Research. I'd never been big on research, but once the internet became a part of my everyday life, it has been incredible. I started by looking up and reading about each individual symptom, following even obscure or unpopular ideas of what it could be related to. Finally one day, boom - I stumbled upon something that led me to the first real possibility for an explanation of my illness. From that point on, my research & learning has been much more streamlined. It also led me to try non-medical treatments, many of which have been of great value, and the most important of all being the Metabolic Typing Program. This gave me such a feeling of control over what was happening to me, instead of feeling like a victim.

Encouragement. My husband and I are both driven, Type A, can-do leaders. That all came to a screeching halt for me. He felt betrayed by me/my illness, I felt betrayed by life. But we have both slowly come to grips with things. My hubby is always pushing me to do what I used to do, even if it's not done as well. He will even push me to go for a walk that I don't feel up to, and most of the time I'm glad he made me go. At times I did resent him, feeling he didn't understand. But the reality was that it made me not give up, and helped me realize that I can do more than I think I can.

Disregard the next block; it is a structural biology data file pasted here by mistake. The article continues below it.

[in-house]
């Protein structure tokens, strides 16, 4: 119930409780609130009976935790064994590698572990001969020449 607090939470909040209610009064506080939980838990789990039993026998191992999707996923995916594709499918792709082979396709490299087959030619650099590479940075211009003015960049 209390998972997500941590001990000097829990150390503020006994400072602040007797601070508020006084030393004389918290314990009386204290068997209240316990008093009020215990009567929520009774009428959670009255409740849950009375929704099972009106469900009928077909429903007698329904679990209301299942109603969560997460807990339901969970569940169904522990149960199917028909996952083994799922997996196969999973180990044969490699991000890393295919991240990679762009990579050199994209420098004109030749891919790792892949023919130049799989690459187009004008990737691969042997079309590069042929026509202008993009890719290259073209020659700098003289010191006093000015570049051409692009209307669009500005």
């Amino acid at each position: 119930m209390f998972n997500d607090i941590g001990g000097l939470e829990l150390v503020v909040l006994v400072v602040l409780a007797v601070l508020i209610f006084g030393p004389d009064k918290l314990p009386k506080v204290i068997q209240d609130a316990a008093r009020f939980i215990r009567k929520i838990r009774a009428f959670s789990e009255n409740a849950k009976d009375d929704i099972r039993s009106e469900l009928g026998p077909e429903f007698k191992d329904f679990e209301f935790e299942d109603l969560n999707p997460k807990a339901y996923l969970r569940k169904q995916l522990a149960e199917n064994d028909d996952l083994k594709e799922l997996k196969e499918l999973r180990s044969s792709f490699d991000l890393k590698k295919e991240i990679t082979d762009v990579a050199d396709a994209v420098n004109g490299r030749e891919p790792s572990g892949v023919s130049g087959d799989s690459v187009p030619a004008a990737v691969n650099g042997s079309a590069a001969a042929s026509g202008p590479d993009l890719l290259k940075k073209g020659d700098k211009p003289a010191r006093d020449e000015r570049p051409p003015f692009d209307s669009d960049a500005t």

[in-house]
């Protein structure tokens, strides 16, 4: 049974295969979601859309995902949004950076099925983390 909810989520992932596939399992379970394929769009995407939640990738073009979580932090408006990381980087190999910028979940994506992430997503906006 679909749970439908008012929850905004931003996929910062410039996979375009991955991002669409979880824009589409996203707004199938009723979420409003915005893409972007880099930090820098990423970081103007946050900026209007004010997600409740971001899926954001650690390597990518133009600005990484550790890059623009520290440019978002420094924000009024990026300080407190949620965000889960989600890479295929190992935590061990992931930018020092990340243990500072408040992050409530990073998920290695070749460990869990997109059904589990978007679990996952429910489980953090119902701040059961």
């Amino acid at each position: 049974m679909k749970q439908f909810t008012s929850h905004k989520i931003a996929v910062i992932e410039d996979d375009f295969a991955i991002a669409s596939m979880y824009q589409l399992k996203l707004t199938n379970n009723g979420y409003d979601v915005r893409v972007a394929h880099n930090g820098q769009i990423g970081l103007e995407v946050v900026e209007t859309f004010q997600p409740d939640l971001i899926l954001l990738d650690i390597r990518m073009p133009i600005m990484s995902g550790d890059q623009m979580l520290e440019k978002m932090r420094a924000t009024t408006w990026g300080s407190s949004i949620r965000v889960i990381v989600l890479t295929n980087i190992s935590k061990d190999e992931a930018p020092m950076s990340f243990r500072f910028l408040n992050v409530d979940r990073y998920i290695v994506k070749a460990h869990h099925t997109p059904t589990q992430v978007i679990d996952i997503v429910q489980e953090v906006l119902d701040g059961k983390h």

Down time. Instead of going out to eat or to have a drink, we have come to enjoy renting movies, or even taping them and watching them together at another time. If we feel up to being with others, it's easier to go elsewhere than have them at our house where we have to first clean the house and then play host, and hope they don't stay too long for my energy to hold out. (I wish I could make him enjoy board and card games or jigsaw puzzles, but I had to give up on that idea. However, asking a friend to come over for those things is also good.)